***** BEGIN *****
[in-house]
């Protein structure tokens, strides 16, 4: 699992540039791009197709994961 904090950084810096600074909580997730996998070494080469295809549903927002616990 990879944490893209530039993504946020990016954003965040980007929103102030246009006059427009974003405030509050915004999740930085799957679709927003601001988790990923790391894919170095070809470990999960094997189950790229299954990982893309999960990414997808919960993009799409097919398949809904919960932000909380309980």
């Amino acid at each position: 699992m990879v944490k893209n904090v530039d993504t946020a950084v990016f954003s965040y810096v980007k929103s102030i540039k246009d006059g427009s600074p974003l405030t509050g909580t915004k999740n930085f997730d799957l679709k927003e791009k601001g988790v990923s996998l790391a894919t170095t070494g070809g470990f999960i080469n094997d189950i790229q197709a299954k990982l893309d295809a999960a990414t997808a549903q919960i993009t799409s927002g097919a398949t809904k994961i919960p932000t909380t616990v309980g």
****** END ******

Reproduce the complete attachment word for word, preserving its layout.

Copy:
[in-house]
């Protein structure tokens, strides 16, 4: 699992540039791009197709994961 904090950084810096600074909580997730996998070494080469295809549903927002616990 990879944490893209530039993504946020990016954003965040980007929103102030246009006059427009974003405030509050915004999740930085799957679709927003601001988790990923790391894919170095070809470990999960094997189950790229299954990982893309999960990414997808919960993009799409097919398949809904919960932000909380309980």
């Amino acid at each position: 699992m990879v944490k893209n904090v530039d993504t946020a950084v990016f954003s965040y810096v980007k929103s102030i540039k246009d006059g427009s600074p974003l405030t509050g909580t915004k999740n930085f997730d799957l679709k927003e791009k601001g988790v990923s996998l790391a894919t170095t070494g070809g470990f999960i080469n094997d189950i790229q197709a299954k990982l893309d295809a999960a990414t997808a549903q919960i993009t799409s927002g097919a398949t809904k994961i919960p932000t909380t616990v309980g």